I am delighted that there appear to be no further attacks in the Budget on gifts into trust.
In fact, quite the reverse in that our Darling has extended the transitional period for changes to pre-March 2006 trusts until 5th October.
Combined with other recent announcements and rulings this leaves IFAs with clear messages to get across to their clients:
- Trust-based IHT plans can be used to genuinely reduce IHT liabilities.
- A recent ruling by Special Commissioners legitimised both the principles of such schemes and the effectiveness of discounts for all ages.
- The sooner each taxpayer starts the seven year clock the better – start today!
- Older taxpayers with large ISA portfolios should consider protecting them from IHT.
- Retrospective rules mean that plan transfers into trust from April 2007 and which are below the Nil Rate Band no longer have to be reported to HMRC.
All told, this represents a big green light to those taxpayers who, if they don’t get into action by utilising an effective mitigation strategy soonest, are likely to finish up unnecessarily paying IHT on their assets when they die.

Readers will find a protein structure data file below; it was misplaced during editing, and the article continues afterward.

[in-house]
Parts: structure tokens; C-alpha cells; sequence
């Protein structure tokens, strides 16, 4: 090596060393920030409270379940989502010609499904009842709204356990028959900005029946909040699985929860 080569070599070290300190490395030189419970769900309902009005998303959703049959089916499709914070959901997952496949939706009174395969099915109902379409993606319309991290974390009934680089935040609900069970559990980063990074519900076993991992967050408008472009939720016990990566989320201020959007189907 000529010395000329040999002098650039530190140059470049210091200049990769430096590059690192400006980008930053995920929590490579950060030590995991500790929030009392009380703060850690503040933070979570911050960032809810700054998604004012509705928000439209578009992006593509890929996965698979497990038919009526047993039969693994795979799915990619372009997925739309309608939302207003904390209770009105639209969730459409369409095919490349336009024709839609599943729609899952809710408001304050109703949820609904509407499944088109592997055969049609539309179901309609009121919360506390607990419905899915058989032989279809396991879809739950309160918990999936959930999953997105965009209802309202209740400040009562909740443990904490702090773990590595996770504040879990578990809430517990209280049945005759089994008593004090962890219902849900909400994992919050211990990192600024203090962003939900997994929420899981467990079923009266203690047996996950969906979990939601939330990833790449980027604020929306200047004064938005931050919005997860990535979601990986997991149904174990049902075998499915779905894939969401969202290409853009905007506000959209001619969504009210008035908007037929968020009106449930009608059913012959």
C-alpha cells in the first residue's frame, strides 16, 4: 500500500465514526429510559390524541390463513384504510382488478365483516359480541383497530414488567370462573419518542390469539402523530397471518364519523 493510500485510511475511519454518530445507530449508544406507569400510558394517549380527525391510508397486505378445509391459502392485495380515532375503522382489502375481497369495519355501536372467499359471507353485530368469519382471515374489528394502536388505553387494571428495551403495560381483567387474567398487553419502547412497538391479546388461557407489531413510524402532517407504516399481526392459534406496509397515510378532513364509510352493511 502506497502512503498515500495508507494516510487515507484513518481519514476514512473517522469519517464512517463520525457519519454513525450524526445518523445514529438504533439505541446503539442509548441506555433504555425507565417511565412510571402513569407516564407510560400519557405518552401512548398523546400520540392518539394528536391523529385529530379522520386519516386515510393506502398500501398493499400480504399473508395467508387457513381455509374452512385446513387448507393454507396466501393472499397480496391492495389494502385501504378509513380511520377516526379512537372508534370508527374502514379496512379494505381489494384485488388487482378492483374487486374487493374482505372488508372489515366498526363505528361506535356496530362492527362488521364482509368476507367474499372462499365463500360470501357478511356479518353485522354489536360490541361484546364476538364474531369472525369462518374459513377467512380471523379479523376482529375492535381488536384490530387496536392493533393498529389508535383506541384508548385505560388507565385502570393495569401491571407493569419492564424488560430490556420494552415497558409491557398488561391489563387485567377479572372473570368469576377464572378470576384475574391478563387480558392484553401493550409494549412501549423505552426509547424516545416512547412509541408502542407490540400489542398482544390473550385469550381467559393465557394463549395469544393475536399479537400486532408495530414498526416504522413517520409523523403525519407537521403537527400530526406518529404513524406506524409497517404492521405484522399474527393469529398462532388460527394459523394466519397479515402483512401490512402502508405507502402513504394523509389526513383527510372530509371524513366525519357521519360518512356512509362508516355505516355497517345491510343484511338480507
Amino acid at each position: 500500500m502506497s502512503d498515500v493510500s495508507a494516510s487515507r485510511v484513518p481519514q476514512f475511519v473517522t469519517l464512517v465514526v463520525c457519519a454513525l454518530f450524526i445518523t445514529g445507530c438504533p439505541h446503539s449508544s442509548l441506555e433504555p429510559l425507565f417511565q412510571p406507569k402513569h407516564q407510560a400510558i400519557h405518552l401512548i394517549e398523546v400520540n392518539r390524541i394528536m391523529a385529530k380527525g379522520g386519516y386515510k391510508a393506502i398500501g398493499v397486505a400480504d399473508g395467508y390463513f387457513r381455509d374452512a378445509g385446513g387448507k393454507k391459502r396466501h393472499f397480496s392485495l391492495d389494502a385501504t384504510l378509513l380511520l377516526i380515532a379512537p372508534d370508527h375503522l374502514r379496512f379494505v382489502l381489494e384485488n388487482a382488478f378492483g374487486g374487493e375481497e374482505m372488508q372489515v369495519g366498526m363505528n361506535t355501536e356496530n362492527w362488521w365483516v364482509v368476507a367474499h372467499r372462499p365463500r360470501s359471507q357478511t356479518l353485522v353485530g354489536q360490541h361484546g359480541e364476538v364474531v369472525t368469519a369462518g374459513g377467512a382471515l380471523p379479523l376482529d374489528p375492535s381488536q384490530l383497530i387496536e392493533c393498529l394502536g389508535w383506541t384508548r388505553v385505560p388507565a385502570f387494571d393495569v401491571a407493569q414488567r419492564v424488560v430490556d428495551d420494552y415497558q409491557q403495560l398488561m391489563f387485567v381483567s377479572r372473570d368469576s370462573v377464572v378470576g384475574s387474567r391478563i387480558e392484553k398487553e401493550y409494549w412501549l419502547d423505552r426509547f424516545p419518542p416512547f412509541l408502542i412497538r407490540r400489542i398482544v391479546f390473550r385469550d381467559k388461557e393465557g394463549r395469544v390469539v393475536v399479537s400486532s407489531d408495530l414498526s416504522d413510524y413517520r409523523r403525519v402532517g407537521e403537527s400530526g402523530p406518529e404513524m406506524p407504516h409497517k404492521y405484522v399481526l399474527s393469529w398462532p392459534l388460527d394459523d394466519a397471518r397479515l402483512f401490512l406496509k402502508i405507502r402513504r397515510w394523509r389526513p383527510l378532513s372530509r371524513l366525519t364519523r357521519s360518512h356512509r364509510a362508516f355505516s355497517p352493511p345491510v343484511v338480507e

Each year we are on the edge of our seats waiting to see if the Chancellor takes measures to block our plans. In spite of the introduction of Pre-Owned Asset Tax and changes to trusts this has not really happened so far. Moreover, the Government’s fear of action in the European Court of Human Rights now ensures that any such changes, if and when they occur, are most unlikely to have any retrospective impact. So anybody with assets well in excess of the current allowances, particularly those entering their grey phase, should waste no time in taking avoiding action at the soonest opportunity.
The big deterrent to entering mitigation plans in the past has been the lack of flexible access to assets once they have been gifted. This is no longer a major problem since plans can now combine discounts and flexible access.
Paul Wilcox is chairman and technical director of The WAY Group
The views expressed in this blog are the individual's own and not necessarily those of the company he represents.IFAonline
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